Dunn made it 3-0 in the 39’ as she pounced on a badly handled ball from a Russian defender and placed it again, picking up a brace on the night.
There were a few minor tests for the defense, but nothing Sauerbrunn or Short couldn’t sweep up. O’Hara had a grand time working the right side, providing a partner for Lavelle for width on the right. Lavelle was the star of the show in the first half, repeatedly embarrassing players with things like this.
Sorcery. pic.twitter.com/wKVJXch7p5— Our Game Magazine (@OurGameMagazine) April 7, 2017
The second half started with some subs for the United States as Klingenberg and Lloyd came out for Ali Krieger and Alex Morgan respectively. Krieger slotted into the center with Sauerbrunn, letting Short move out left, where she could move much more freely.
The second half was slower and a bit sloppier than the first half. Pugh did not have the sharpest night and the second half didn’t improve that; she spent too much of the game hanging on to the ball, perhaps lulled into a sense of security by Russia’s lack of pressure. Lavelle also seemed to tire as the half wore on, which left the US without a lot of the movement that made the first half so impactful.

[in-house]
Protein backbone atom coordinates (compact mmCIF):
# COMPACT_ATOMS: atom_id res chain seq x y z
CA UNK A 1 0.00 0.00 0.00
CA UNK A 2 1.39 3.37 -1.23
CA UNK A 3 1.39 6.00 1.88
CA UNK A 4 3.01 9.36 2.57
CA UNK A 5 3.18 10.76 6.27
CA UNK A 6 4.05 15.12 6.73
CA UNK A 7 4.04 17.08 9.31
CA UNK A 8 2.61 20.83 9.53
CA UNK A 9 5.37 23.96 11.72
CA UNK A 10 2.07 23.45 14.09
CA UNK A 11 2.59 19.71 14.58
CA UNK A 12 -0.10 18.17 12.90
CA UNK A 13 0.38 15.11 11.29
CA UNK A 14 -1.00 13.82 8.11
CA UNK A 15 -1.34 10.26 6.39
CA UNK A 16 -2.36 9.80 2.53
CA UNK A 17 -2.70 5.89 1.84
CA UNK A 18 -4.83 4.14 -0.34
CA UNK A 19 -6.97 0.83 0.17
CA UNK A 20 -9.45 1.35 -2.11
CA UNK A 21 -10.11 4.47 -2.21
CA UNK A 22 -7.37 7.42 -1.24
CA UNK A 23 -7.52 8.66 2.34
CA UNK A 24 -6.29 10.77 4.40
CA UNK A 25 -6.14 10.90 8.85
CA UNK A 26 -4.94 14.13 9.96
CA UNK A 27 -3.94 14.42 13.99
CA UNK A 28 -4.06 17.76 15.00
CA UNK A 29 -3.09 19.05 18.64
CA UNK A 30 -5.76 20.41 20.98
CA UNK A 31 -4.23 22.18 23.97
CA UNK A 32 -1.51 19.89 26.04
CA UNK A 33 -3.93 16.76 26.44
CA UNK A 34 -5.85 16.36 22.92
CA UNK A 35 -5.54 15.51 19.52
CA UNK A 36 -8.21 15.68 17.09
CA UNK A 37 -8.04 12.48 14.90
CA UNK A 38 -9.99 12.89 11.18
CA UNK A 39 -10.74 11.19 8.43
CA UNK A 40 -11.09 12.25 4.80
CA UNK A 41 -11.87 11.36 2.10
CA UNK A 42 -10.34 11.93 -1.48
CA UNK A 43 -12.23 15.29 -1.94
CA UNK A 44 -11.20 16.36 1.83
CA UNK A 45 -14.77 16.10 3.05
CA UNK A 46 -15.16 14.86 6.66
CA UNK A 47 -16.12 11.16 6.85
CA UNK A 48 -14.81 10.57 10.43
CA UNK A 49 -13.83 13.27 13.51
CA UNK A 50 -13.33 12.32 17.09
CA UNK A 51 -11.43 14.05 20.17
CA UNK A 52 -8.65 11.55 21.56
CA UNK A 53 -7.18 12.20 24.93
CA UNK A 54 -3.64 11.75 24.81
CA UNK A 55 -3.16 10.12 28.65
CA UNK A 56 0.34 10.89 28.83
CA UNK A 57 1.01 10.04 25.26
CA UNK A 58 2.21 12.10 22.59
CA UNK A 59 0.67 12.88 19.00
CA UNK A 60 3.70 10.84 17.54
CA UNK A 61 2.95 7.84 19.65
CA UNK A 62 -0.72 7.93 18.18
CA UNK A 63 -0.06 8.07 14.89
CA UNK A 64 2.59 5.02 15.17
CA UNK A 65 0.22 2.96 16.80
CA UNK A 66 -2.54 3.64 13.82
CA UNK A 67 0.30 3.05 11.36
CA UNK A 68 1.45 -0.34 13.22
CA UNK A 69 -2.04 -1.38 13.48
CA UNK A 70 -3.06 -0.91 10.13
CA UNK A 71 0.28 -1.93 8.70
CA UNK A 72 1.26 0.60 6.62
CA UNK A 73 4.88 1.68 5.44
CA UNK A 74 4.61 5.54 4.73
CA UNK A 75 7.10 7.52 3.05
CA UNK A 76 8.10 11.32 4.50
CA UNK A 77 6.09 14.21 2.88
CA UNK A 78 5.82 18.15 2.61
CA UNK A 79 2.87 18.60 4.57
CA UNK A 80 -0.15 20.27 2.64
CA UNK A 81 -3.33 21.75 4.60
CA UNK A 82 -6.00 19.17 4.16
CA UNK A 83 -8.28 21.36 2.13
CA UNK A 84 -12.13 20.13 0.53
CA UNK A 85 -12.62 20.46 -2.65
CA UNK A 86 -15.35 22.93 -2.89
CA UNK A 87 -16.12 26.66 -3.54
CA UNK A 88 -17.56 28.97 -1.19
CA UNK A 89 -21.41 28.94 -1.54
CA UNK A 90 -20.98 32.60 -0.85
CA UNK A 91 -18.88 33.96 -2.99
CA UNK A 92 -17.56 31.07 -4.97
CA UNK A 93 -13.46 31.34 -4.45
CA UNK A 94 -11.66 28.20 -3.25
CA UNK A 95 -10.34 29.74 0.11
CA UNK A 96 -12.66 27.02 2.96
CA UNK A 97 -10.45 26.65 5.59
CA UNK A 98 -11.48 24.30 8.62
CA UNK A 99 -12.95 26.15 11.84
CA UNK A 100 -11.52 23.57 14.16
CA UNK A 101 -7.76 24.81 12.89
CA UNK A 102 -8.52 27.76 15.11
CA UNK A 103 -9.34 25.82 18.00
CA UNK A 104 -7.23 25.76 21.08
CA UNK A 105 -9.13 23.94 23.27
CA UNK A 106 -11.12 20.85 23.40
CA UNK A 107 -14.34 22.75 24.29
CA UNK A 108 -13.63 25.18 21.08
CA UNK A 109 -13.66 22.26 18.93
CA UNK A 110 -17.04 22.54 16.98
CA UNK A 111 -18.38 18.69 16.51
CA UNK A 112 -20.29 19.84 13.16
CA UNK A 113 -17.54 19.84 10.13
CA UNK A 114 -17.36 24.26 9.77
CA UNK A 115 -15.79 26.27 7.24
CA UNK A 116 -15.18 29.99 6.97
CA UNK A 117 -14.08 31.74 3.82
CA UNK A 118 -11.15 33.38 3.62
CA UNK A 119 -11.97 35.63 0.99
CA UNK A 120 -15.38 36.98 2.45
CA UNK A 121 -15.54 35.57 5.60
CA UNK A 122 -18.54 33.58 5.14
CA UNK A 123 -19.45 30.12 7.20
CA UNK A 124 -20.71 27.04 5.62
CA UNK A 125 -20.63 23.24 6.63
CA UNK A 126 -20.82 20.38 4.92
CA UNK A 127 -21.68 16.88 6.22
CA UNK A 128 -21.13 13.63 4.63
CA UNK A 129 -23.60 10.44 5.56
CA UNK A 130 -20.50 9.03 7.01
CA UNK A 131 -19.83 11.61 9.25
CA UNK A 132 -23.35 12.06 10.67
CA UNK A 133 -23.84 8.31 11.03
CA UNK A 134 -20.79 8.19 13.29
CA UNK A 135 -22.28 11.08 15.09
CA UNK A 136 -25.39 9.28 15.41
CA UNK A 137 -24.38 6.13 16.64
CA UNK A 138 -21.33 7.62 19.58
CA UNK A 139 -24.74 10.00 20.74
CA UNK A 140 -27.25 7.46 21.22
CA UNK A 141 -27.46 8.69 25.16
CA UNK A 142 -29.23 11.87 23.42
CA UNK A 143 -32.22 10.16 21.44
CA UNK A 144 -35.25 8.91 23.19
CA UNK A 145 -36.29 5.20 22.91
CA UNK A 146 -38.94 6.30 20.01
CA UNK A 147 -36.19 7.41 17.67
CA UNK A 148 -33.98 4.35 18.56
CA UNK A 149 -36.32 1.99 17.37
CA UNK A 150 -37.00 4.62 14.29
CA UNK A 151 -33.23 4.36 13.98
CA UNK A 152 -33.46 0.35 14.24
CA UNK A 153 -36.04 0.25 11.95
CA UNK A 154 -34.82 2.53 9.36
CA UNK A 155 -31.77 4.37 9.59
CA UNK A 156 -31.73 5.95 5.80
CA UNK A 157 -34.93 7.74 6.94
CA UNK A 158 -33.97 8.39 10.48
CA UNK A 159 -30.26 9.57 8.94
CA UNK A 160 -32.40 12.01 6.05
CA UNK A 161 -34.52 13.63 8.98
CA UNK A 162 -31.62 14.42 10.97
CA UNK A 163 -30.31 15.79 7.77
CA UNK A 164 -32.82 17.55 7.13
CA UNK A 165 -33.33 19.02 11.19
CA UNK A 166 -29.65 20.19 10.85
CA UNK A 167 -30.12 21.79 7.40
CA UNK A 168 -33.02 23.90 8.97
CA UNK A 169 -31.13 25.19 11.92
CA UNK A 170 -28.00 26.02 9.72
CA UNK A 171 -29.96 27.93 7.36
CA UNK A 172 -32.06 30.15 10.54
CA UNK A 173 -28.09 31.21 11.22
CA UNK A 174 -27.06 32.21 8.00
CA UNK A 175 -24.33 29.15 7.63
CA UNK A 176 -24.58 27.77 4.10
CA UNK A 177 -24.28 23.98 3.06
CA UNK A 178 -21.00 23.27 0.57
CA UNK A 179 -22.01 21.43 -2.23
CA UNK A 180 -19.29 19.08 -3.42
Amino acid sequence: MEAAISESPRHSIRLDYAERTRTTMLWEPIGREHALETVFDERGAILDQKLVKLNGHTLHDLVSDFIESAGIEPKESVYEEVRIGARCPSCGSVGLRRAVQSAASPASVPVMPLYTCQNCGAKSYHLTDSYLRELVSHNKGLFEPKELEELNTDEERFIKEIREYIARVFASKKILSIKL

Christen Press came on for Crystal Dunn in the 56’, moving up top to pair with Morgan. Press was slightly ineffectual on the night as well; she kept pulling shots wide, not quite calibrated on target. She and Morgan both caused plenty of chaos, especially as Russia’s defense tired out and the two of them were free to run between players as they pleased, but neither of them was quite able to get a ball on frame. They both did manage to get the ball across the face of goal several times but the lack of a finisher on those balls is something to keep an eye on.
Megan Oyster subbed in for Kelley O’Hara in the 68’, which pushed Krieger back into her usual RB position. A back four of Short - Oyster - Sauerbrunn - Krieger is definitely something Ellis should consider for the future. For now, they weren’t particularly tested by Russia, evidenced by the multiple opportunities for Sauerbrunn to penetrate deep in the middle.